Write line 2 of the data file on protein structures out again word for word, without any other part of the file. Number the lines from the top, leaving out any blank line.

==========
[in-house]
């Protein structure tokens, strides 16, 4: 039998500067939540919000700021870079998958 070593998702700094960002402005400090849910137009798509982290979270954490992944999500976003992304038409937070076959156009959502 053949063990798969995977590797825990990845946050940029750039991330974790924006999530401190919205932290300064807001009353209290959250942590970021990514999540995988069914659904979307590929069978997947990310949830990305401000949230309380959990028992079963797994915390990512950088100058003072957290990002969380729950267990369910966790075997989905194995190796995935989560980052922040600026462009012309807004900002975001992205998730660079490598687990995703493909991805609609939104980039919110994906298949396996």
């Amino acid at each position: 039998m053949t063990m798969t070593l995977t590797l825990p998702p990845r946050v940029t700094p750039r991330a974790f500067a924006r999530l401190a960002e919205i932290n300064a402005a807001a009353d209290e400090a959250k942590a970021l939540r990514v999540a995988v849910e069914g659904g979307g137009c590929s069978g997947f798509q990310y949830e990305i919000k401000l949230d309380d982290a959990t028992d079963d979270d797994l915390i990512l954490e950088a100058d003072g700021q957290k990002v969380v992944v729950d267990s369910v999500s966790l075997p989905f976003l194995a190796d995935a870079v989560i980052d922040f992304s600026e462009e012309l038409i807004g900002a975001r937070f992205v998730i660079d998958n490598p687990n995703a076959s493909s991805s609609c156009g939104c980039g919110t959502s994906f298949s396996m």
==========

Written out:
């Protein structure tokens, strides 16, 4: 039998500067939540919000700021870079998958 070593998702700094960002402005400090849910137009798509982290979270954490992944999500976003992304038409937070076959156009959502 053949063990798969995977590797825990990845946050940029750039991330974790924006999530401190919205932290300064807001009353209290959250942590970021990514999540995988069914659904979307590929069978997947990310949830990305401000949230309380959990028992079963797994915390990512950088100058003072957290990002969380729950267990369910966790075997989905194995190796995935989560980052922040600026462009012309807004900002975001992205998730660079490598687990995703493909991805609609939104980039919110994906298949396996």